communication strategy

In today’s world, a strong and reliable communication strategy is critical to overall business success. Having a comprehensive, holistic strategy redefines how your business interacts at an internal and external level with both customers and staff. It should be an integral part of your business focus, no matter the size of your company.

A communication strategy is designed to help your organisation communicate effectively and proactively to meet core business objectives.

Your communication strategy should be aligned to your business strategy, which in turn will be aligned to your business vision and mission statement.

An effective communication strategy is all about clarity. Think of your strategy as a roadmap. You know where to go, but you’re unsure how to get there – the strategy is your route.

You want to clarify your business goals and objectives, explain the relationship between your audience, messaging, channels, materials, and activities, and ensure there is consistency across all mediums within your business. This may include your company:

  • website
  • communication materials
  • media releases
  • intranet
  • literature
  • newsletters
  • signage
  • publications
  • advertisements.

In times of crisis, having a solid communication strategy may mean the difference between business disaster or success. At the very least, not having a strategy can lead to a lack of business direction and unclear brand messaging. The key to a great communication strategy is knowing that a simple document won’t cut it.

The process of developing a dynamic strategy must involve important conversations with meaningful staff and stakeholders, as well as engage key audiences including your clients, customers, donors, partners, and investors.

Your communication strategy should encompass both an internal and external approach. This allows you to analyse how you will tackle communicating from both inside and outside the organisation.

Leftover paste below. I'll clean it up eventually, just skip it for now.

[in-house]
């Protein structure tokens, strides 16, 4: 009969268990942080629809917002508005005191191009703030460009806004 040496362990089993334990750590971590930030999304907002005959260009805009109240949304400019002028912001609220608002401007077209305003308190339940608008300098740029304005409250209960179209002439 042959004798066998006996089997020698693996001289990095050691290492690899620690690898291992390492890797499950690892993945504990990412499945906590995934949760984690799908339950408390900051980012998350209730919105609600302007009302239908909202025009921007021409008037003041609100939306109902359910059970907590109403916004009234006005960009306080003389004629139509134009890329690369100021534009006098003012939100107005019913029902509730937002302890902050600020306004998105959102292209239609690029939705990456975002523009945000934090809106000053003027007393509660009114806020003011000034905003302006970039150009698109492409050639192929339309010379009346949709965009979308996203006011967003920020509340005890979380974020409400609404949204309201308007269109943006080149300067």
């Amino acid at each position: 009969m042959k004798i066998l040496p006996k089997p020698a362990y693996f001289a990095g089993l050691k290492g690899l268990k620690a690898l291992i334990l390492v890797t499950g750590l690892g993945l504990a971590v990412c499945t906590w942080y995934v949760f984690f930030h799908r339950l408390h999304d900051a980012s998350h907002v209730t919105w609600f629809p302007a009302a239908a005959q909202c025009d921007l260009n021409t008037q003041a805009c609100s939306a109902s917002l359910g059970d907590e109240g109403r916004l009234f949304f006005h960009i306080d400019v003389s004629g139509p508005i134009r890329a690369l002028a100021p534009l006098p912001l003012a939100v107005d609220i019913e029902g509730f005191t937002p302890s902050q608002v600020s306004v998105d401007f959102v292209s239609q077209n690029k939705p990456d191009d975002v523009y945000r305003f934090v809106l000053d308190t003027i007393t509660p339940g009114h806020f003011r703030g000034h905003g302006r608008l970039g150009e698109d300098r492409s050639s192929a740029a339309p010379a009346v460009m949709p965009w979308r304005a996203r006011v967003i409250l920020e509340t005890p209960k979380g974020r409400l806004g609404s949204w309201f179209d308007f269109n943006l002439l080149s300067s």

So, what are you waiting for?

Read on to learn why a communication strategy is more than just a simple document. It can spell the difference between a successful and not-so-successful business.

Table of Contents

What’s The Problem?

Is your company churning out media releases every week that get no press attention? Are your staff confused or unable to provide a consistent message about your business to customers?

This is likely due to a poorly written, poorly documented communication strategy. Or worse, no strategy at all.

Without a robust communication strategy, there is no formal structure for communication.  Important business information can easily get lost. Staff will naturally focus on what they believe is most important, giving an inconsistent view of your brand that may not align with your business objectives.

This results in a business with no clear direction, and with messaging and communications that are pivoting away from its key objectives. In turn, this may lead to lost opportunities despite the time, money, and resources that you have invested in your marketing.

Why Does This Matter?

An integral part of any communication strategy is having a plan in place. To quote Benjamin Franklin, “If we fail to prepare, we prepare to fail”. A simple assessment of potential threats to the business ensures staff are aware of what is required of them in any instance. It also helps define what steps they should take to ensure an issue or crisis is handled correctly.

“It’s not what happens, it’s how you handle it.” – Nicholas Evans

Take an important internal company event, for example. Without a clear strategy around what is to be promoted and when, you risk falling into the trap of miscommunication and confusion. A simple calendar of events and a communication plan around each event can simplify processes and avoid any potential issues.

A solid communication strategy ensures the business has:

  • clear, consistent, and tangible objectives
  • clarity of purpose
  • audience definition
  • staff and stakeholder alignment
  • smart use of resources, saving the business a great deal of time and money